Thursday, 3 April 2014

My Dream School

The other day I read a tweet that said progressives don't have their own vision for schools they just complain about traditional education, and I thought to myself I moan about Traducation a lot. So here's the positive, this is my dream school.

It's founded on three pillars, three beliefs about what it is and wants the future to be. The first is that learning is a choice, we choose to do it because it makes our lives better. The second is that the way you treat other people matters more than any individual skill or ability you have. The third and most important is that all students are equal. They are not formally assessed or graded in any way.

Each class agrees with their teacher what topic they are going to study, what questions they want answered. They research these in groups, coming together in lesson time to discuss and debate their ideas. The debate continues in writing as they publish papers on the intranet, assessing it and honing their skills by commenting on and replying to each other's work. Like Academics, only younger.

With students chairing their own debates teachers are well placed to observe them and ask the questions that will allow them to go further. Questioning is an incredible skill, our lessons give our teachers room to use it. Online they are moderators and modellers of good practice. Time and energy for this would come from scrapping the most ridiculous slice of the Traducation workload: marking. We don't cram our kids books with comments and strategies to improve, because writing a message in a book is a weak way of influencing someone. It's a paper trail of wasted time.

Vocational learning occupies a third of curriculum time, the same as academic study. It consists of students running a small business or social enterprise. Working in teams of four or five students launch at age eleven and their enterprises grow and evolve throughout their time at school. They learn to work together, the importance of reliability and punctuality, and that you can be really successful by doing simple things well. Furthermore, because they make money, they learn how to distribute it.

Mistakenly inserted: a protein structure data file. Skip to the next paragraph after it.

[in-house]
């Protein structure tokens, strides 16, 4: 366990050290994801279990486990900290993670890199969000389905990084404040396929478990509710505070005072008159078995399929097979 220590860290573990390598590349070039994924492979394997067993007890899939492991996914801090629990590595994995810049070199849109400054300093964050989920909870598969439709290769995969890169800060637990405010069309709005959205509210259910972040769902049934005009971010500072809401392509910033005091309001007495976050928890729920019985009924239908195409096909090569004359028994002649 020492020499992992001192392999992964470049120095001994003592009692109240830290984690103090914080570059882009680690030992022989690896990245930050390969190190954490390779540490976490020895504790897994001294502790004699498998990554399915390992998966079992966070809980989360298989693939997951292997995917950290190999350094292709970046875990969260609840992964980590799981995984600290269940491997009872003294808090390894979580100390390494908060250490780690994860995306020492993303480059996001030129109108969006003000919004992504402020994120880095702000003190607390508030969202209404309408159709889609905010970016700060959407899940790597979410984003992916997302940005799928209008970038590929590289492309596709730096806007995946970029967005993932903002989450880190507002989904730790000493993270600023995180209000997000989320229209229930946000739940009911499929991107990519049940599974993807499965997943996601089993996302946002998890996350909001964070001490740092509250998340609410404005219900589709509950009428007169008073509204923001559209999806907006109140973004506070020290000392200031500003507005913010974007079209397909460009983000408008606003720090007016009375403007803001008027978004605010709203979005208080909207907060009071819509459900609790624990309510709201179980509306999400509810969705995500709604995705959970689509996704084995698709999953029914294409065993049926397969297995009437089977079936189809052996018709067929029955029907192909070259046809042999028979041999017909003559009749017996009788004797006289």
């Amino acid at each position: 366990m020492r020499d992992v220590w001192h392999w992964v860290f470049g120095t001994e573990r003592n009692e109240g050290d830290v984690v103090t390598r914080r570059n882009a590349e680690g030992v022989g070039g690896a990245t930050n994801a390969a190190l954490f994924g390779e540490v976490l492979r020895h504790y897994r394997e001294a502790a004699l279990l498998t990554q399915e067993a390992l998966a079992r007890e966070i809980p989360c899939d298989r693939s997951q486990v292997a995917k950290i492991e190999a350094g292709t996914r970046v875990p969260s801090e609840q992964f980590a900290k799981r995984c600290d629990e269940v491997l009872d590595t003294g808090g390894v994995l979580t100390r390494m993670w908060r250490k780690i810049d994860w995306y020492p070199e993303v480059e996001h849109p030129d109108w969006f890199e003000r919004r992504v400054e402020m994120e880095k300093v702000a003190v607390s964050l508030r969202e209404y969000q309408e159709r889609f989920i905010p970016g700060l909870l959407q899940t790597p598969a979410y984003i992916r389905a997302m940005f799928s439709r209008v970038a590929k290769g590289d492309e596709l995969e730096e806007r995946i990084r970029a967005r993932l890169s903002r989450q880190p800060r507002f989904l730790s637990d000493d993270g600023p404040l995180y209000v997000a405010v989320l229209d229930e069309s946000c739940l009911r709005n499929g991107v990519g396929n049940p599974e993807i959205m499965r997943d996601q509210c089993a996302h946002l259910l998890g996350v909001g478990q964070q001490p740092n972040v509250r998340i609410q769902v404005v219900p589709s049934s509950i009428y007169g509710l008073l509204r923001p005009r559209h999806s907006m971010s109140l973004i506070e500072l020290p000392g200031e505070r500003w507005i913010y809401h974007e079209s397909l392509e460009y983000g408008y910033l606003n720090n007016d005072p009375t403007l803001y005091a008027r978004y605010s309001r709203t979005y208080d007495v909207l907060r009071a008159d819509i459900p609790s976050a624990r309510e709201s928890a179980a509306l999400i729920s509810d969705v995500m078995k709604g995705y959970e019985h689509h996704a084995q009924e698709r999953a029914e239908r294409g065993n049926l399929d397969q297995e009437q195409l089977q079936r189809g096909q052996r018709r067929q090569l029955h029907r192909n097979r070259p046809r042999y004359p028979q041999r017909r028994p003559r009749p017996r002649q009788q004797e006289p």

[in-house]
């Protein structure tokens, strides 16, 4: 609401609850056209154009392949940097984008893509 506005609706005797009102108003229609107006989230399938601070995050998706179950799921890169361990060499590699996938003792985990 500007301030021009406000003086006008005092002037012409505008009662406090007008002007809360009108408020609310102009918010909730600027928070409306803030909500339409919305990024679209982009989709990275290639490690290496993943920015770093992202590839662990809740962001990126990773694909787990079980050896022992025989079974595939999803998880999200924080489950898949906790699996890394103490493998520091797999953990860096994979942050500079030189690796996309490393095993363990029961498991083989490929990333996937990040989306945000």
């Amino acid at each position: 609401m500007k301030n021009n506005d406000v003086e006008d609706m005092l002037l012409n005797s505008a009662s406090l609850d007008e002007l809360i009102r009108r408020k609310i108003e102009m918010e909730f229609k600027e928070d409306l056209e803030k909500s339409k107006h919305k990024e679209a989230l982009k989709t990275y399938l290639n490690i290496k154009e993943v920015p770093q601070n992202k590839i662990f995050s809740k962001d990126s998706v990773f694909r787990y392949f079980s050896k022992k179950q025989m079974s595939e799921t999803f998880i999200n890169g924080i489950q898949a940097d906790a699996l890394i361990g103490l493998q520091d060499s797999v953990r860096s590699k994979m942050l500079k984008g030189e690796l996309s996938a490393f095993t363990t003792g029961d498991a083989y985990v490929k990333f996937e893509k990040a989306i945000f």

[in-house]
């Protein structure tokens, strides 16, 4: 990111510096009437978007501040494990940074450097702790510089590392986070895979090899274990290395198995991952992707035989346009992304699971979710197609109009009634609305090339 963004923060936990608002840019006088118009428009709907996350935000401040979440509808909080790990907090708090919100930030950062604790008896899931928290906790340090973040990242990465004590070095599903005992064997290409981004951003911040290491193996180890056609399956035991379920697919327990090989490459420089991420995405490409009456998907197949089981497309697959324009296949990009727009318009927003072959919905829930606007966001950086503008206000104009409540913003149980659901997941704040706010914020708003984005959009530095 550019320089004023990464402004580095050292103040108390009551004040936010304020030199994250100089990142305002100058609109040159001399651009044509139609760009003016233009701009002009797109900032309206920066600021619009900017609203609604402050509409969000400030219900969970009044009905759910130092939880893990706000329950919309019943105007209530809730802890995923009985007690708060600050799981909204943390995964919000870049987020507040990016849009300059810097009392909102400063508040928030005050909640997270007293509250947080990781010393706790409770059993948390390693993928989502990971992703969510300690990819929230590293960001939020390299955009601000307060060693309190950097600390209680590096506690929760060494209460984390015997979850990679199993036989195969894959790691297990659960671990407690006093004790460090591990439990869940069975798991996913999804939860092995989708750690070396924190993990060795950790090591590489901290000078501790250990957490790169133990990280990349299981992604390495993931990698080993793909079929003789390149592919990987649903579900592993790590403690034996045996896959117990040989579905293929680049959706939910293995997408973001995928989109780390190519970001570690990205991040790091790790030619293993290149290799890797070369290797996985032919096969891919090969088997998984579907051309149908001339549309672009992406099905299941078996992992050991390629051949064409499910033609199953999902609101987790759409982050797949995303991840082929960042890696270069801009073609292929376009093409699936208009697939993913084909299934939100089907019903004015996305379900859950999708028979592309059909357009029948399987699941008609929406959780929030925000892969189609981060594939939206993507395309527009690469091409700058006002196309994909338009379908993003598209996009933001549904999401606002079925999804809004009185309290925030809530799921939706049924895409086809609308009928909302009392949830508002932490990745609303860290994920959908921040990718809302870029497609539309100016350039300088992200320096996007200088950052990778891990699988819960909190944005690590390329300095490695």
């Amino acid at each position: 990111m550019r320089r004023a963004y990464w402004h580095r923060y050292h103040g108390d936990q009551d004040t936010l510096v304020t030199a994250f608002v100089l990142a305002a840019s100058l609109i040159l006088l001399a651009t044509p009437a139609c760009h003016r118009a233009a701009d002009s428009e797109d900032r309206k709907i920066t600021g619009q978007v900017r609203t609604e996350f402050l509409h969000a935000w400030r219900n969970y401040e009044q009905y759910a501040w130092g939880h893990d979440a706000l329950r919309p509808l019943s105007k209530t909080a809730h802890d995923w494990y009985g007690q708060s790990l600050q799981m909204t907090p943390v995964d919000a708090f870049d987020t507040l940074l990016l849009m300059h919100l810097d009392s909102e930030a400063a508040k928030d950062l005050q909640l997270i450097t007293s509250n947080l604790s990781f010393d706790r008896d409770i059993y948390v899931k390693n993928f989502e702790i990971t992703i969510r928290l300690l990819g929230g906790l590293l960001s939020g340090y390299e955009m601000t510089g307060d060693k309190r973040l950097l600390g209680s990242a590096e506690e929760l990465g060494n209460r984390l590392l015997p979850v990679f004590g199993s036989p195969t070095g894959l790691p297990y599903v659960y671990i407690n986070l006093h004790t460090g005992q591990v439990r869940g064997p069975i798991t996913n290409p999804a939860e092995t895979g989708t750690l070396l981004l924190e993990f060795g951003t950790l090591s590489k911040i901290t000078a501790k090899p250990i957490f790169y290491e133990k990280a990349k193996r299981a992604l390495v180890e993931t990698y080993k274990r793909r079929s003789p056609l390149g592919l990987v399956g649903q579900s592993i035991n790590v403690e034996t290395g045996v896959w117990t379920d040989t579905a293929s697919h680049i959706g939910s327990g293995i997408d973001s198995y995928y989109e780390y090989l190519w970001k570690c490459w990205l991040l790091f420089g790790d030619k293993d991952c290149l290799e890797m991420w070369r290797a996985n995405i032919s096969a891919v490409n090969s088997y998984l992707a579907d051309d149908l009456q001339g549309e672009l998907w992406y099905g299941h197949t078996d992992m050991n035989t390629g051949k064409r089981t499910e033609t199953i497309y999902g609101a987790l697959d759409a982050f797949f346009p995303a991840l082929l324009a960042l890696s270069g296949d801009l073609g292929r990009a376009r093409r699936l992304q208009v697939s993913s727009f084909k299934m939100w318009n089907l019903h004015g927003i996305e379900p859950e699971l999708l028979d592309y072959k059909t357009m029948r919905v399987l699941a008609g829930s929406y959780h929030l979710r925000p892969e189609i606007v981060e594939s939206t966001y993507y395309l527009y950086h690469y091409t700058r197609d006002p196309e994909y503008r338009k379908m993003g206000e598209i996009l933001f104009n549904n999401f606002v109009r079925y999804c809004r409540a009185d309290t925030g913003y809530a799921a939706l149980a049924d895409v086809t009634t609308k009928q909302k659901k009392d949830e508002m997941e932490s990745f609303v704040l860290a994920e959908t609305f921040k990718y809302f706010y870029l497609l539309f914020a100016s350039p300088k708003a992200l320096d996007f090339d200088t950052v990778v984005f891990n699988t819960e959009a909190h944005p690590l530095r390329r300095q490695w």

There's a boost for motivation too from the fact that students are aiming for co-operative success. In any sphere, academic or practical, few students can aspire to be the most successful individual, but everyone can aspire to be a member of the most successful team.

The final third of the curriculum is devoted to the arts. Devising and putting on shows, learning instruments, exhibiting art work, performing poetry, cooking lunch for our friends. We compete, on sports fields and in house cups, but our competitions are just in play, not work or life.

This school is more than a great place to learn, it's a gateway to a different society. One that prizes its relationships over material signs of social position. One where everybody works, and claims a fair share of the profits. One that plays together and enjoys life together. It's a dream worth dreaming.


  1. Oh wow, when you open your school, I will be first in the queue to teach there!

    1. Hi Laura, sorry I missed this. Thank you very much for your words of support and for being the first person to comment on my blog!

  2. I see you are basing this on a school choice model. Would this school be publicly funded or charge admission?

    1. I think a really important feature of school is that people from all backgrounds come together and learn that the things they have in common, like desire for happiness, rewarding work and positive relationships, are more important than any differences of class, race or ability.

      For that reason I would want this school to be publicly funded and open to all.